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TUESDAY, JUNE 27, 2000
I've been away from my computer and my journal for a week now. Off at the 26th annual National Women's Music Festival at Ball State University in Muncie, Indiana. Over 3,000 women. Music/drama/comedy performances, workshops, videos, craftswomen's marketplace, ritual celebrations, networking groups, keynote speeches, singing and drumming, and perhaps most significant, strengthening our sense of women's community. This was my 4th festival; my first being at age 53 in 1995. This year my 40th high school reunion (outside Washington, DC.) was scheduled for the same weekend as National. I'd never before missed a reunion--we are a very close class, with only 140 graduates--but something in me knew that I had to be at the festival. My intuition was correct.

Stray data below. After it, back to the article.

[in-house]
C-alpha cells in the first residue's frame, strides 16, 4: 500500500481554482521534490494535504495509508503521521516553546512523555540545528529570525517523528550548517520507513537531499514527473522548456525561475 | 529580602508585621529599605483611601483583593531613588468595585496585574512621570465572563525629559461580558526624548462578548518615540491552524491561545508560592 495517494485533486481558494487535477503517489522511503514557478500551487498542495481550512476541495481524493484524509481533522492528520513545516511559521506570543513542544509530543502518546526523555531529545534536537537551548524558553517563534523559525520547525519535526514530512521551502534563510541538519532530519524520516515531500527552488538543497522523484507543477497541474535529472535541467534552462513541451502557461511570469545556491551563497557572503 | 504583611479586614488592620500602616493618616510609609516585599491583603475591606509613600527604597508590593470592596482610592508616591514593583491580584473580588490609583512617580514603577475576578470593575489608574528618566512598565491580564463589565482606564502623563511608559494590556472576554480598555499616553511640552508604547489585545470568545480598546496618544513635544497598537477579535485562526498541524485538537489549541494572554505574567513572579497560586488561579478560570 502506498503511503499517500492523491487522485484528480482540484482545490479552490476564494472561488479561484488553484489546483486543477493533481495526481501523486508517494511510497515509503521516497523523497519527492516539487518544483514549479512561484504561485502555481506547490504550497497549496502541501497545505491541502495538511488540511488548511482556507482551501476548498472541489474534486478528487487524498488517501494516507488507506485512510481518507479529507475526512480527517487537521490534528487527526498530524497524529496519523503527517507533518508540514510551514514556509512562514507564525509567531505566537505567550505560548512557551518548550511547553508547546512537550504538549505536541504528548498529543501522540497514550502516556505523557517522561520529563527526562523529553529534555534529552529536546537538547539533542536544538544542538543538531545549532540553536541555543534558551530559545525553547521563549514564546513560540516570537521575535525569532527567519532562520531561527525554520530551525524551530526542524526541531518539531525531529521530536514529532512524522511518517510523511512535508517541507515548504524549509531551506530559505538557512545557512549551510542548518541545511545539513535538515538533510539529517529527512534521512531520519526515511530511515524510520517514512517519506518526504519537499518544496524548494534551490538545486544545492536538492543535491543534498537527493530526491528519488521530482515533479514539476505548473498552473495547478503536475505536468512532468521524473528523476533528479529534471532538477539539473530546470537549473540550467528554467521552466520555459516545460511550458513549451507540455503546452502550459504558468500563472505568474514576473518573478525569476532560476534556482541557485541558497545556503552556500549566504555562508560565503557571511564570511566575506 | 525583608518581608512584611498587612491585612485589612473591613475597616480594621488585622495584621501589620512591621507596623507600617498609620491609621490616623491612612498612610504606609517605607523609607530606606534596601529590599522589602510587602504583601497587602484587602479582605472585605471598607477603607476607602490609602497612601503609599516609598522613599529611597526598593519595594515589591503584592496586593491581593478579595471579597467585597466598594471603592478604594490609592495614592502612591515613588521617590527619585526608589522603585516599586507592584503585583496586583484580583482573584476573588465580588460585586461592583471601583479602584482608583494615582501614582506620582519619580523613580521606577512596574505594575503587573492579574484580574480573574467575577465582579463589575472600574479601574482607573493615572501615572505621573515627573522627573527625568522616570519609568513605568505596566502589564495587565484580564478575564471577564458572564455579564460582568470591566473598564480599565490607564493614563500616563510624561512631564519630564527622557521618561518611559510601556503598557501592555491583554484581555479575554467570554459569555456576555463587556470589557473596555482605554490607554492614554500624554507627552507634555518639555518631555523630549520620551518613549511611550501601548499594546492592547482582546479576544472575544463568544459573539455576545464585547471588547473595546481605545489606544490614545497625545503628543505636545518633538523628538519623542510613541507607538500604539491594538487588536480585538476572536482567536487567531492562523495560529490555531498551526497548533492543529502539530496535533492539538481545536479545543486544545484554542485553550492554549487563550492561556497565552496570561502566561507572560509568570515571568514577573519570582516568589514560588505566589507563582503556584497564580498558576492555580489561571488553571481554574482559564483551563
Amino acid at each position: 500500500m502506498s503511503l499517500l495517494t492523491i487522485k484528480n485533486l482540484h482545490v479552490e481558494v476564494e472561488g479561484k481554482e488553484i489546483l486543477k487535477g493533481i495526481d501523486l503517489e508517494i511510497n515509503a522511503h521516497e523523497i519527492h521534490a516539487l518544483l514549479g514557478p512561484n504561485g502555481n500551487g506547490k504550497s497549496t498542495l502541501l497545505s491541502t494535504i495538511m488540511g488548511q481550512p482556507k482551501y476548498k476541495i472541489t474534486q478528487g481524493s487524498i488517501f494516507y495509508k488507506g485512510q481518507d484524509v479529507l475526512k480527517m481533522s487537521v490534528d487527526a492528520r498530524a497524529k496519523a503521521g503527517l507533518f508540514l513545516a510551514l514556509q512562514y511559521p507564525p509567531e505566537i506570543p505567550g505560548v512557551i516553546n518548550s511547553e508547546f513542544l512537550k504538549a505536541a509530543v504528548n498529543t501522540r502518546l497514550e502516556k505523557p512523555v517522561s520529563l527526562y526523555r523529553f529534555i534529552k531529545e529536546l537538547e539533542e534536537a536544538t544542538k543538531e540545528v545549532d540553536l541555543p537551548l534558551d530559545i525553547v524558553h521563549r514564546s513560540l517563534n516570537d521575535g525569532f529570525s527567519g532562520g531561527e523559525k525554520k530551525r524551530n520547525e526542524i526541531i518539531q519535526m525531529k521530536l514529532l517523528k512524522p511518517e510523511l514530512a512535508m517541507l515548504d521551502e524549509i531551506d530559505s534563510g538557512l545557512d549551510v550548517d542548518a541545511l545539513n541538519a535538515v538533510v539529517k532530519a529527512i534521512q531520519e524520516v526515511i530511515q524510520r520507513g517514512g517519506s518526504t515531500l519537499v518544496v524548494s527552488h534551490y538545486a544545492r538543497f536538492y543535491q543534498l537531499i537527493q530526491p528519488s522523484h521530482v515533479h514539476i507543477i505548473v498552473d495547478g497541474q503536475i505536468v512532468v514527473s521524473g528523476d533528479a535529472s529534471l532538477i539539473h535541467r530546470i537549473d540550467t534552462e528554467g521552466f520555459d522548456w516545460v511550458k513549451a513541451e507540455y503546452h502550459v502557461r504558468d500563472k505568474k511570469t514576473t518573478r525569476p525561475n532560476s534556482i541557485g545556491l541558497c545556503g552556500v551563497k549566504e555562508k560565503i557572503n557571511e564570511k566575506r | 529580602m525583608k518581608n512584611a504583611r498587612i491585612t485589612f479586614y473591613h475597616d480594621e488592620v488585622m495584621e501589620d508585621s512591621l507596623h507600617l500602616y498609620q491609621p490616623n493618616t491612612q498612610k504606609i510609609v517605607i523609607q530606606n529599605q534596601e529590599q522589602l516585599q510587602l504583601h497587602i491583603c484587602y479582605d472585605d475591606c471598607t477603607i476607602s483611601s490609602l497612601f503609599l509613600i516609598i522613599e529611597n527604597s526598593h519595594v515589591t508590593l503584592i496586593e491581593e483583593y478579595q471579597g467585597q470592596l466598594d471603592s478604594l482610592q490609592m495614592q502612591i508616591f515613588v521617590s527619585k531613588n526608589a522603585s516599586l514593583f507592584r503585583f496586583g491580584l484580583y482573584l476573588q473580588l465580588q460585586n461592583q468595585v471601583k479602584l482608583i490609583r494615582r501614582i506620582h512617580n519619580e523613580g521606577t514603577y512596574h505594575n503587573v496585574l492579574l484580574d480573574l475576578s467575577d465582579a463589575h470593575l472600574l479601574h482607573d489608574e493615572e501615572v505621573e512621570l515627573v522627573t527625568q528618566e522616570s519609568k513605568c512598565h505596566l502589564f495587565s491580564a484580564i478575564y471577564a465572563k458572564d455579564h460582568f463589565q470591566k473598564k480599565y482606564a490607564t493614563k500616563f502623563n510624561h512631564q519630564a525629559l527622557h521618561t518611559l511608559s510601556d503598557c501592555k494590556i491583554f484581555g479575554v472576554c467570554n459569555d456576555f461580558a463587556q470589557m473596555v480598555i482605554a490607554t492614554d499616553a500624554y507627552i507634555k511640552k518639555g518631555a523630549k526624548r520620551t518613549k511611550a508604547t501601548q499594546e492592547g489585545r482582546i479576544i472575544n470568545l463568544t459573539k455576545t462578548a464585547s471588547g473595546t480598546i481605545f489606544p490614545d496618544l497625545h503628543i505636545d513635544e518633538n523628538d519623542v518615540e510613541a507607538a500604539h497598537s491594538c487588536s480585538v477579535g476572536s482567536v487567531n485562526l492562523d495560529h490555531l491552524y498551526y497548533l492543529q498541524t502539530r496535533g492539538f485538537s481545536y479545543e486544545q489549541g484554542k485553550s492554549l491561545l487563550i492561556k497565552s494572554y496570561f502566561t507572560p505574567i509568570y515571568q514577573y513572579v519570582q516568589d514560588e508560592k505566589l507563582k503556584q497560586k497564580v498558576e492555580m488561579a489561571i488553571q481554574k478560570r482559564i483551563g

The music was wonderful...especially singing with the NWMF chorus for two hours every day and performing on Sunday. Friday night's drum jam with over 30 women, some of whom perform in an African drum/dance troupe, ended at 1 AM but got me so whizzed that it was two and a half hours later before I finally fell asleep. And though smiling is more my thing, the comedians (Lisa Koch, Suzanne Westenhoefer, Ann Lincoln and Susan Jeremy) consistently got me laughing-out-loud-tears-streaming. A talk/discussion with women's music icon, Holly Near, offered an opportunity for me to share with 200 women about the hope-filled days I spent with young activists at the OAS (Organization of American States) protest demonstrations earlier this month in Windsor, Ontario. The Day and Night Stage performances satisfied my hunger to hear truth-telling women singer/songwriters like Linda Tillery and the Cultural Heritage Choir, Suede, Cheryl Wheeler, Lori B, and Justina Golden (our NWMF chorus director).